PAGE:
Robert “Throb” Young played guitar on the most influential British LP of the 1990s, Primal Scream’s Screamadelica (1991). He is the dominant figure on its inner gatefold sleeve, sitting on a Persian rug, legs crossed and eyes closed, looking lost in music as he strums a sitar. The band’s singer, Bobby Gillespie, sits next to him, resembling a member of the Velvet Underground. Both are bathed in red light, as an ecstatic musical happening occurs around them. The photo sums up Screamadelica’s splicing of late Sixties psychedelic values and sounds with those of the then-dominant rave scene, and Young’s role at the heart of this.
Young met Gillespie soon after the latter’s family moved in 1973 to the Mount Florida area of Glasgow, near Hampden Park football stadium. Young, Gillespie and Alan McGee, later the future boss of Primal Scream’s label Creation Records, all bonded over punk rock and football at the local Kings Park secondary school. “Robert was this little kid who loved fighting,” McGee remembered. “He was the kind of kid you had to watch, ’cause even though he was small he was really bolshie.”
Gillespie pursued his punk obsession beyond school, playing his first gig as drummer for Scottish feedback-provocateurs the Jesus And Mary Chain in Glasgow on 11 October 1984. Gillespie was also in the support band, Primal Scream, which he considered to have properly begun that night. Young was its only other constant member for the next 22 years. “I used to make Robert punk T-shirts and tapes when he was 10,” Gillespie once said. “That’s why we’re still together.”
Primal Scream’s 1986 B-side “Velocity Girl” appeared on that year’s NME C86 cassette, unwillingly bracketing them with the twee indie “shambling” scene. Despite the addition of another Scream linchpin, Andrew Innes, on rhythm guitar, their pallid debut LP Sonic Flower Groove (1987) didn’t help. The trio moved from London to Brighton and Young switched from bass to guitar for Primal Scream (1989), but its Stooges-style punk mayhem was also derided by the music press.
A 1988 Brighton rave that introduced Gillespie to the acid house scene and its drug of choice, Ecstasy, saved Primal Scream. Social connections made at raves led to DJ Andrew Weatherall remixing the Primal Scream ballad “I’m Losing More Than I’ll Ever Have”. Weatherall reworked elements including its house-style piano, and added a sample of a rebellious Peter Fonda from the biker film The Wild Angels (1966), resulting in the 1990 Top 20 single “Come Together”.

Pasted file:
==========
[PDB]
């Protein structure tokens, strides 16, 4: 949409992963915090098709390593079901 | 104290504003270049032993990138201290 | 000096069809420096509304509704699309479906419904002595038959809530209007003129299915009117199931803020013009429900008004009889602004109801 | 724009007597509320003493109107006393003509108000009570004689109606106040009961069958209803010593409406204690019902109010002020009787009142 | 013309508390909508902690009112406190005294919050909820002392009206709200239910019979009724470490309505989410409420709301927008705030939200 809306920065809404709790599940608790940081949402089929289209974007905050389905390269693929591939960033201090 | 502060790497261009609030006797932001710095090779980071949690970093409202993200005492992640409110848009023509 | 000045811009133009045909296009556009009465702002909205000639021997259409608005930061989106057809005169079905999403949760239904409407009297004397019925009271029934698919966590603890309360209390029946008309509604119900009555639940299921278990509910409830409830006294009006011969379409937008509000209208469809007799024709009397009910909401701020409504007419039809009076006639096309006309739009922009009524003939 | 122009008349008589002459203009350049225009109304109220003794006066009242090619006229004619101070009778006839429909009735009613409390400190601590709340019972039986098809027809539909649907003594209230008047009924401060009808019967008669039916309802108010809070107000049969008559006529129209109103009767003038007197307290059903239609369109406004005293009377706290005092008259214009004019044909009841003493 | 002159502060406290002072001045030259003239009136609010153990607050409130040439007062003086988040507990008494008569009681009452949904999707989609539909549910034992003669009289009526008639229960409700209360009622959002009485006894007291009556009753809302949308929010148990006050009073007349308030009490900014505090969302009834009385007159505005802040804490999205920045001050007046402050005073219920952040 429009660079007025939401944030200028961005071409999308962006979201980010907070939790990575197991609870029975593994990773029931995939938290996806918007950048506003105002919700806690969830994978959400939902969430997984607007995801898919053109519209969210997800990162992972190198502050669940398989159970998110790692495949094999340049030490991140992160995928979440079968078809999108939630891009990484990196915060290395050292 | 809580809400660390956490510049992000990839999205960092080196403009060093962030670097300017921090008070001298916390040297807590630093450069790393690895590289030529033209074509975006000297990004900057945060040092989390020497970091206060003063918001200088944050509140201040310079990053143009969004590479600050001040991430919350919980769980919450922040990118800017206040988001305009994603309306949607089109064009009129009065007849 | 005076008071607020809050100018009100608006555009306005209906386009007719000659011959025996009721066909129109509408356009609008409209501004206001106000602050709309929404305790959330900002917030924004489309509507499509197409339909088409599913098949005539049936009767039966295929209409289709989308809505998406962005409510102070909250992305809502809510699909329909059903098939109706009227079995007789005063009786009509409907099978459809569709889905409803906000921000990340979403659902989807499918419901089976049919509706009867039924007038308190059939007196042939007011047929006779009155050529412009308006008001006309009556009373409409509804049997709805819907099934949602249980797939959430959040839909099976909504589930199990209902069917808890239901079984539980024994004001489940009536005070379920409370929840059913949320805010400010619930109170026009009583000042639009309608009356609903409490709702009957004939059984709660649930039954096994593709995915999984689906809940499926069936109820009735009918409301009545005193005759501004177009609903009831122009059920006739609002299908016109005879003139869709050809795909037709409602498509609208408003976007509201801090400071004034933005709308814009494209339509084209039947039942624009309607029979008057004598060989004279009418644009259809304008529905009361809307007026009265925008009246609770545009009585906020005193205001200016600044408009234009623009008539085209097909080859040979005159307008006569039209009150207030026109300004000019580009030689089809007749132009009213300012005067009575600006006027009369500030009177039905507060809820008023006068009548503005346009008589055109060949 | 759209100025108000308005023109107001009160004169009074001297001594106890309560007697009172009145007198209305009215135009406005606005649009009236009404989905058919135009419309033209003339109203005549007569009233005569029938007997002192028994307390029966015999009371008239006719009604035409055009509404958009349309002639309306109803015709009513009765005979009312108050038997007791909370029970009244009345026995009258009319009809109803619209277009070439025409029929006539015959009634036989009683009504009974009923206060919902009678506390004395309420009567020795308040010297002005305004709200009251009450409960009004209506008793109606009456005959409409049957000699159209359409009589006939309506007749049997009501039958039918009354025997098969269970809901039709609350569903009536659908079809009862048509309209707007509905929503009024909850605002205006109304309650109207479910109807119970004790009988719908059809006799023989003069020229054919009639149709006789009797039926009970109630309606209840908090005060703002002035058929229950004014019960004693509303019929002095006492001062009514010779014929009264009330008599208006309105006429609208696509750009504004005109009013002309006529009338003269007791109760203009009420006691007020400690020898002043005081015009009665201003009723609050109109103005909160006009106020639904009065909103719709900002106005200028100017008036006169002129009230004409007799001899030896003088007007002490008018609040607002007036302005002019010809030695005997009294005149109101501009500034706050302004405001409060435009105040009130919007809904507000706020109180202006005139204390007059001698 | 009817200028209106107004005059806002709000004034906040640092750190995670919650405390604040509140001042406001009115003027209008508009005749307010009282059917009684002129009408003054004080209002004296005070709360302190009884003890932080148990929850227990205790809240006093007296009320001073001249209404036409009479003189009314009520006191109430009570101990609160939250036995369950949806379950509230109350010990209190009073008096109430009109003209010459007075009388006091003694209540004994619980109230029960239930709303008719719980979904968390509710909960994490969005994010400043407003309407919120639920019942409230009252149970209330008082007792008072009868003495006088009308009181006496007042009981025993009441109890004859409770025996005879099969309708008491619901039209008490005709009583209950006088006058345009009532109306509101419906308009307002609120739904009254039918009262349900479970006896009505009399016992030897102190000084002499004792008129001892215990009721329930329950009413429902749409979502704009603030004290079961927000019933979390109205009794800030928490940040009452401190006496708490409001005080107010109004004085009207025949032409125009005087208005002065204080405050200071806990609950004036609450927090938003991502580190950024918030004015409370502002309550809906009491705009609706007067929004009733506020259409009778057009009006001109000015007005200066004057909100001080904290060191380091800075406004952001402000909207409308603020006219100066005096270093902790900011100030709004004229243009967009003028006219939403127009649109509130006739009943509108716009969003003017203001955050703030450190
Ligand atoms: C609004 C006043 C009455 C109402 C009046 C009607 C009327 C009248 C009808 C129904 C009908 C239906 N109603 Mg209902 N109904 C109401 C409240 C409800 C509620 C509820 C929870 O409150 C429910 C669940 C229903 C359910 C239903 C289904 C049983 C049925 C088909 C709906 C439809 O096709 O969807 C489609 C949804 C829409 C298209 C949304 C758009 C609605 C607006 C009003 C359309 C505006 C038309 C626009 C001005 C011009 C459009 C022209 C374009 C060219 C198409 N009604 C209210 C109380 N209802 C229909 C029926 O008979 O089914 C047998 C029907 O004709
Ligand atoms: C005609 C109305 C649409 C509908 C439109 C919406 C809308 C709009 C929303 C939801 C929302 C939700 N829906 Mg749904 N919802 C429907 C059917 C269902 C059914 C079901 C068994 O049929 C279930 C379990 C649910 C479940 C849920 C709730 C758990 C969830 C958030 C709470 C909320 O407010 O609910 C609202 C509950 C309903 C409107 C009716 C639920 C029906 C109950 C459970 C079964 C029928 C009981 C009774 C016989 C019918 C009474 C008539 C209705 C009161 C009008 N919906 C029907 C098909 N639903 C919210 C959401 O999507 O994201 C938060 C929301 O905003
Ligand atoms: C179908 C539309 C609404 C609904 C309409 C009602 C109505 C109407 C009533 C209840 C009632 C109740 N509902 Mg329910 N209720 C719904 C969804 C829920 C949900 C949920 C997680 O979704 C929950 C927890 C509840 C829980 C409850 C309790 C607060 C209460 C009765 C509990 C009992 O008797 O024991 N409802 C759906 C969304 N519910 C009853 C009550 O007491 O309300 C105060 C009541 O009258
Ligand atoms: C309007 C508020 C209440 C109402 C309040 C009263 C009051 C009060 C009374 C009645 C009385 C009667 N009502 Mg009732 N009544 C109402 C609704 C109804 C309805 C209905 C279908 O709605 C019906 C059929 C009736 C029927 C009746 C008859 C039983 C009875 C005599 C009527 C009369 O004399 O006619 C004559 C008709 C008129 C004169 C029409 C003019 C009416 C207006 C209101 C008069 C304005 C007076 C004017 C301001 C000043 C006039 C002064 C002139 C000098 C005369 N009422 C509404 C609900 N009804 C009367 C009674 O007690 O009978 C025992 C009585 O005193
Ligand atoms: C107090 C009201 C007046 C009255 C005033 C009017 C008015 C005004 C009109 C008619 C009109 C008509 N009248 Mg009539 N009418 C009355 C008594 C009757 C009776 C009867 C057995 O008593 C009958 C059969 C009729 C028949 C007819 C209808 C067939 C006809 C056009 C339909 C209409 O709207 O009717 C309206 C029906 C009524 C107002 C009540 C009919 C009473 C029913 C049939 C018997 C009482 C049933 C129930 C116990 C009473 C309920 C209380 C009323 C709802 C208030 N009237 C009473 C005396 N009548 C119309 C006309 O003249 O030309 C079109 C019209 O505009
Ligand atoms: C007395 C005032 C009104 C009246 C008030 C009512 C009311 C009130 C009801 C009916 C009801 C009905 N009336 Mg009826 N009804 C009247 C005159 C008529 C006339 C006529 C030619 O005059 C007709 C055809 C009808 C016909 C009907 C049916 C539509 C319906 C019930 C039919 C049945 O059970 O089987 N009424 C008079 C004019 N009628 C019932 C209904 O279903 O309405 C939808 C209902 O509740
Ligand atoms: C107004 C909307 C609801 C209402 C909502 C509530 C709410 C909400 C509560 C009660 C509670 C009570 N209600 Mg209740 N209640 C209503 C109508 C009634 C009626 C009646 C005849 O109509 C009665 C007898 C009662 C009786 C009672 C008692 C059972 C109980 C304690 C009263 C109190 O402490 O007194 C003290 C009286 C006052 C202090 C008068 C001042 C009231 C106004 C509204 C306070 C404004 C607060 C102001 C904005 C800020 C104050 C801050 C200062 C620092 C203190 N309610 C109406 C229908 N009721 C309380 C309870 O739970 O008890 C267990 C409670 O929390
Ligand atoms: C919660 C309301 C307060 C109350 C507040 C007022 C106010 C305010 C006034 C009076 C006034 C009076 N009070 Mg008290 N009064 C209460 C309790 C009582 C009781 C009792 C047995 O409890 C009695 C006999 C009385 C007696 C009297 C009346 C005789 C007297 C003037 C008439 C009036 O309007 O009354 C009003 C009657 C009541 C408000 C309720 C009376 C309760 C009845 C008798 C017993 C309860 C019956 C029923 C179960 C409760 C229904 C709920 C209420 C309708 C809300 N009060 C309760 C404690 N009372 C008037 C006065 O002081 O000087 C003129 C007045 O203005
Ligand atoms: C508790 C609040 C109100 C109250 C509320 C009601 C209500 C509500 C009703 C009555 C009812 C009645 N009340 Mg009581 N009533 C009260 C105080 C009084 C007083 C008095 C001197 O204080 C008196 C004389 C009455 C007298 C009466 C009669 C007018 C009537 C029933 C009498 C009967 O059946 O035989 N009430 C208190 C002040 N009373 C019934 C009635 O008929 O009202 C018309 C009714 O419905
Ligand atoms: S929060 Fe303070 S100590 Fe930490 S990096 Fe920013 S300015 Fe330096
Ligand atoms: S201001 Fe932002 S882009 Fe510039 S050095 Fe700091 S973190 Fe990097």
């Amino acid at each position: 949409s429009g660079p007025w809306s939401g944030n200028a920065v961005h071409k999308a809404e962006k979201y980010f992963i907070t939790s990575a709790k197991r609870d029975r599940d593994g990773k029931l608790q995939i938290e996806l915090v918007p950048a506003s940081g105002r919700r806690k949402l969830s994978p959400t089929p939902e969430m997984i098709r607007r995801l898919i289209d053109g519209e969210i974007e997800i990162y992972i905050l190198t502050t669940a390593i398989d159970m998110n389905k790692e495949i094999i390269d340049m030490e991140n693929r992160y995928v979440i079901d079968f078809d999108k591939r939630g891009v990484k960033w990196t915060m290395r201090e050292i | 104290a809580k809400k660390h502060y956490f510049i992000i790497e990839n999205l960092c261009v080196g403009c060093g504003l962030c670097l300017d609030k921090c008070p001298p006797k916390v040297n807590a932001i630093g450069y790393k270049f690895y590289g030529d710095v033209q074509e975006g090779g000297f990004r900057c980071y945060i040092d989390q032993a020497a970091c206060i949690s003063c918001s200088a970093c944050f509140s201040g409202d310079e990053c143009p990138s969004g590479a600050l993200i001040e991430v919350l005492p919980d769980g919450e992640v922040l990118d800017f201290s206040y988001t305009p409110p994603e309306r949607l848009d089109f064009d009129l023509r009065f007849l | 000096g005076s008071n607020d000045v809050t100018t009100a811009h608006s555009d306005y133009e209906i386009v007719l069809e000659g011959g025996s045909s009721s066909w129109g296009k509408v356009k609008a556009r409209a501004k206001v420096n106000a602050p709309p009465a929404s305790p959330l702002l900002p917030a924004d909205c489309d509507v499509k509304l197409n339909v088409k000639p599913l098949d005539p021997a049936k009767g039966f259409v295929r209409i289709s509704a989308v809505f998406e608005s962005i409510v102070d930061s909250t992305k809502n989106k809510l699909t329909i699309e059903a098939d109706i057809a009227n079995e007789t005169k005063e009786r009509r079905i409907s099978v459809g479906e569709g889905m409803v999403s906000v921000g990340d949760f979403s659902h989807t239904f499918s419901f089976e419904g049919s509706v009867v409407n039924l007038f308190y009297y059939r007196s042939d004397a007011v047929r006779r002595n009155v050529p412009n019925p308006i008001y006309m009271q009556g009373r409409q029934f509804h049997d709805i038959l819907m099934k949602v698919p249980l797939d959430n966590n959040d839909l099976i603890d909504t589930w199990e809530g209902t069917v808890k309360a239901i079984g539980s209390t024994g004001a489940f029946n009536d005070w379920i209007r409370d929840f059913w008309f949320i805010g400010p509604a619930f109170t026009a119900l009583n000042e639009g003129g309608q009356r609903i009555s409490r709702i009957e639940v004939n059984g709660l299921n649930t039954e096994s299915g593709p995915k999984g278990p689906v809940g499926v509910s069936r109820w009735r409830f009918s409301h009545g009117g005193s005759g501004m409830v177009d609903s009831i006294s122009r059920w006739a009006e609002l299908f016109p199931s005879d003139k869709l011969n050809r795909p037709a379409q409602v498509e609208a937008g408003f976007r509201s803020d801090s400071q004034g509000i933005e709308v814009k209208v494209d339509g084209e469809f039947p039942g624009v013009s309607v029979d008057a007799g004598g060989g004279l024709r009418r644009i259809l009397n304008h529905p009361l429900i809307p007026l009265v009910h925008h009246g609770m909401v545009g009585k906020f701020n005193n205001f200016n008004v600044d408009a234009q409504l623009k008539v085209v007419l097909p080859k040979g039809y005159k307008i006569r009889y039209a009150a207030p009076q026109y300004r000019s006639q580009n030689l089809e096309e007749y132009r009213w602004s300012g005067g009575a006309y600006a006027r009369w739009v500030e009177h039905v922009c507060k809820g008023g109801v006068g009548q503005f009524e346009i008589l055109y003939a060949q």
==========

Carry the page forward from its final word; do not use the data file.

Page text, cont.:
The following year’s album, Screamadelica, combined moods of euphoria and comedown, and the sound of acid house with Rolling Stones-style, strung-out country-rock. The dance-rock fusion developed by the Stone Roses’ single “Fool’s Gold” (1989) achieved its perfect balance here. If any rock LP defined the so-called Second Summer of Love generation, this did.
The effect on Young was equally profound. Band associate Tim Tooher remembered “an 18-month high” leading to Screamadelica, in which the group’s musical values and chemical intake radically changed. “Most affected was Robert,” Tooher recalled. “Where before there had been a poised, careful and cool bass-player, now there was an embryonic guitar hero. The guitar set him free. Robert will die for rock’n’roll, even if he lives to be 100 years old.” Although Gillespie and Innes were Primal Scream’s songwriting core, Young was often pictured by the singer’s side, visually offering classic, black-leather-wearing rock’n’roll attitude, much as Peter Hook did for New Order.
The downside of the hedonism now inseparable from music-making for Primal Scream hit quickly. Screamadelica’s follow-up, Give Out But Don’t Give Up (1994), was recorded in Memphis in part to distance the band from the heroin habits they’d developed in London. Though the album was a backwards step it did allow Young to play slide-guitar alongside some of Southern rock’s greatest musicians.
But an infamously debauched US tour with Depeche Mode saw Young running up a £260 champagne bill in Atlanta on his own. Weatherall recalled an already intoxicated Young’s reasoning while ordering a pint of Jack Daniels and coke before an earlier gig. “I’m in a fucking band, I can ask for stupid things – don’t you get it?” Primal Scream almost fell apart before every subsequent album over the next dozen years as personal excesses took their toll. That didn’t stop them making Vanishing Point (1997) and XTRMNTR (2000), which brought in darker, heavier dub and German kosmische rock influences, and nearly equalled Screamadelica for experimental thrills.
Young divorced his first wife Jane, with whom he had two sons, Brandon and Miles, around the time of Vanishing Point. He finally left Primal Scream after the lacklustre Riot City Blues (2006). “He has some personal problems and he’s dealing with them,” Gillespie explained. “He did play amazingly on the album – he can get a tune out of anything.” Gillespie lost touch with his old schoolfriend, who lived with his second wife, Rachel, in the Scream’s old stomping ground, Hove. Gillespie speculated that Young had stopped making music. But after his death was announced, he was remembered by old comrades in partying and creativity with universal warmth.
Robert Young, guitarist and bassist: born 1965; twice married (two sons); died Hove 9 September 2014.Reuse content